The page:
research and development to produce new transgenic plant varieties. If the rights to these tools are strongly and universally enforced —and not extensively licensed or provided pro bono in the developing world—then the potential applications of GM technologies described previously are unlikely to benefit the less developed nations of the world for a long time (i.e., until after the restrictions conveyed by these rights have expired).

Private companies today can obtain plant varieties free of charge from farmers and from non-commercial institutions such as the CGIAR, add one or more proprietary traits, and then release seed with a variety of forms of legal or technical protection against copying, farm retention, or farm-to-farm transmission. Thus, a market-based system exists, based in part on non-reimbursed contributions from farmers and institutions such as the CGIAR. This heavily concentrates advances in research within companies whose legitimate search for profit naturally fails to focus their research on poverty and long-term sustainability issues. Transgenic plants have intensified the dilemma because a high level of skill and infrastructure is needed to develop them. Moreover, broad patents have been granted to companies that secure their competitiveness in the market place. To help compensate, public-sector research by farmers, the CGIAR, and by national agricultural research systems needs to be strengthened and provided with increased resources and attention—both from governments and from the world's agricultural scientists. In addition, intellectual property rights should be obtained by these public-sector institutions for their discoveries so that these rights can be used in negotiations with the private sector to produce increased public benefit.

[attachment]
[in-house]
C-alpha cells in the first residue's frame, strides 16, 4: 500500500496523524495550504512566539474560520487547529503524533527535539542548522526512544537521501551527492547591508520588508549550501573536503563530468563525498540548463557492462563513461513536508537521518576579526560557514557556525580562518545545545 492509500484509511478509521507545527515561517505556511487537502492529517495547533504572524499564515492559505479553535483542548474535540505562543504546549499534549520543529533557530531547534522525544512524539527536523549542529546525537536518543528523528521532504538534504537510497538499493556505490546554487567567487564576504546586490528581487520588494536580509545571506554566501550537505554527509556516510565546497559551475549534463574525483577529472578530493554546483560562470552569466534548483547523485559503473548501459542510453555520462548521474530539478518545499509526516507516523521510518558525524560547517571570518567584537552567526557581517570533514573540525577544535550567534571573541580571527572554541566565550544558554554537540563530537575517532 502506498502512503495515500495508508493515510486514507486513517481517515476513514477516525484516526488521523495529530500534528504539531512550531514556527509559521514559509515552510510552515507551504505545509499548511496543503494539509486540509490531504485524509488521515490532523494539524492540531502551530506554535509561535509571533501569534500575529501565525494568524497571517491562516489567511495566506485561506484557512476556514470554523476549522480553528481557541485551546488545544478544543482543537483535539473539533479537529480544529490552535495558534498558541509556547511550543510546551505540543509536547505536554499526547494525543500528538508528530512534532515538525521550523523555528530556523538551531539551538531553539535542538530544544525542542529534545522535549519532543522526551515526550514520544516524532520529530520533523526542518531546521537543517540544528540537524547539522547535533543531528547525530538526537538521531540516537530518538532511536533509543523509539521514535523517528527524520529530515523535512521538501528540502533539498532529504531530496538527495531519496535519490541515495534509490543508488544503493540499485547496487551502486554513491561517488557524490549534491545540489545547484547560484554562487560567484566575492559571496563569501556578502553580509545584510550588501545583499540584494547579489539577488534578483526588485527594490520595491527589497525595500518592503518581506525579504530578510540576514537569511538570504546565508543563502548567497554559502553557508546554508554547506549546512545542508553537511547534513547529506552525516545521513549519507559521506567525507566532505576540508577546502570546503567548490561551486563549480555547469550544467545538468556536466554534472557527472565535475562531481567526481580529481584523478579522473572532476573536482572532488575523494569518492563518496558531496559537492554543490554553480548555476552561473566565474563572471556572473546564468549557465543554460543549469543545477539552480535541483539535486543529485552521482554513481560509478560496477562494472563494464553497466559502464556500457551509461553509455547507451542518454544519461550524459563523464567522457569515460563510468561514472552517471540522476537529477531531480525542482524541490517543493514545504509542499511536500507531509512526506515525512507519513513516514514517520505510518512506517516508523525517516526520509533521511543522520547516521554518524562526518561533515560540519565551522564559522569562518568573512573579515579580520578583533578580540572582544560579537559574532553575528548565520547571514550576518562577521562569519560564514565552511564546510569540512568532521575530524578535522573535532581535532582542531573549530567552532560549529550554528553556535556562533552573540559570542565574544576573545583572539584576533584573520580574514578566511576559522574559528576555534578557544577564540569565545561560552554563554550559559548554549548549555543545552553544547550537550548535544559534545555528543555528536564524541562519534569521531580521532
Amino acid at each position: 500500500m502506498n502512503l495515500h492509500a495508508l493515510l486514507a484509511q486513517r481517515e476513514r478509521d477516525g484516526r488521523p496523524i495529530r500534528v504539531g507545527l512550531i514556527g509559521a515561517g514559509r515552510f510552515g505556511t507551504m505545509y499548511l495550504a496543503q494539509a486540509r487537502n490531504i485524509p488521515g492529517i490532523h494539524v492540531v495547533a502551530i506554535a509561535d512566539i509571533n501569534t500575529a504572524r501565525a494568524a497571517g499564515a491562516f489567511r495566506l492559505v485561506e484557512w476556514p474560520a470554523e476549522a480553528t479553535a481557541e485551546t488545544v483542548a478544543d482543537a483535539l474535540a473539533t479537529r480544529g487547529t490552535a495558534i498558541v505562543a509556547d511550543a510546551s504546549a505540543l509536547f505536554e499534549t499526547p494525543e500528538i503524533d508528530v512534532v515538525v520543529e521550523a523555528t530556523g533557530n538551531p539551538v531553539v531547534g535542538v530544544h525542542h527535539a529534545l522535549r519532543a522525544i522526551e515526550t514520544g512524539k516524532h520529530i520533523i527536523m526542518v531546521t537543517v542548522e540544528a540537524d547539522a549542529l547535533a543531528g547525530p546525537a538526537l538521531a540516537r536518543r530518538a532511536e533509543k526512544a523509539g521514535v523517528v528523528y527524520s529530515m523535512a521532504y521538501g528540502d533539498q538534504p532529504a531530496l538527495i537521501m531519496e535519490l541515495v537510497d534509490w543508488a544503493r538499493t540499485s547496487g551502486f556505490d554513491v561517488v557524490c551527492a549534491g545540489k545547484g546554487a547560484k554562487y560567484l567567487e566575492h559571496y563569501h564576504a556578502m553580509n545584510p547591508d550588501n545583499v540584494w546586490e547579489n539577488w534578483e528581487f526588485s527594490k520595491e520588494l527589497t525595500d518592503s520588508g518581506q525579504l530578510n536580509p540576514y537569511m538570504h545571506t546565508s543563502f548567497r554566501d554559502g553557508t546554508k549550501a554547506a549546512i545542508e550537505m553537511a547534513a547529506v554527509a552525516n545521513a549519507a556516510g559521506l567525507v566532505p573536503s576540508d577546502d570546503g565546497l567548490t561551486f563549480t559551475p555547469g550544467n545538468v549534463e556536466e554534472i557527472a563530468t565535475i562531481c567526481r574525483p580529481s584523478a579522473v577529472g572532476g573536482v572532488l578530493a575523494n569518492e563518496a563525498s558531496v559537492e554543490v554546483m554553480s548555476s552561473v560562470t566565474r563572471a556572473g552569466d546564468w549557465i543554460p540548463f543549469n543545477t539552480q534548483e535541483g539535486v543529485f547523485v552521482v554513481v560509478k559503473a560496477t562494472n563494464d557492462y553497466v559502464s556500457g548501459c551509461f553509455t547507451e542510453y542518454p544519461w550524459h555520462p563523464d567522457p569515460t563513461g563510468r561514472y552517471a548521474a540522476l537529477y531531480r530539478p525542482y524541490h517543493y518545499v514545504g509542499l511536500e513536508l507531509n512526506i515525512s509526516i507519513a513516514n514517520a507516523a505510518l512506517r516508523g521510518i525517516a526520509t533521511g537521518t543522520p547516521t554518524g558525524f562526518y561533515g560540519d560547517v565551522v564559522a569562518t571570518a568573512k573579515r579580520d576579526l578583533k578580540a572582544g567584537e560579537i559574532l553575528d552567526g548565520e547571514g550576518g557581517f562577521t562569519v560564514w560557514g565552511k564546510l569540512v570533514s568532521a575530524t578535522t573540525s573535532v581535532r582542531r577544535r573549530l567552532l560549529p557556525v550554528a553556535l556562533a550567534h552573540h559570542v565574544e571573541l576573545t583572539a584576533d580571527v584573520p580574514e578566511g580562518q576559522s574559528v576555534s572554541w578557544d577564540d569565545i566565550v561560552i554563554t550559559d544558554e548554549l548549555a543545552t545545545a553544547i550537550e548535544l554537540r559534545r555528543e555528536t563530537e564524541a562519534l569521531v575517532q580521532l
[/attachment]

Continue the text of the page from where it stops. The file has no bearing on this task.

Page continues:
Intensive agriculture requires the use of certified seed (i.e., seed free of pathogens, pests, and weeds) and growers purchase new seed every year as an established practice. Most growers plant hybrid varieties of maize (corn) and other crops that are more uniform and vigorous than ordinary varieties because of heterosis (hybrid vigor) and these advantages are lost when second genera-

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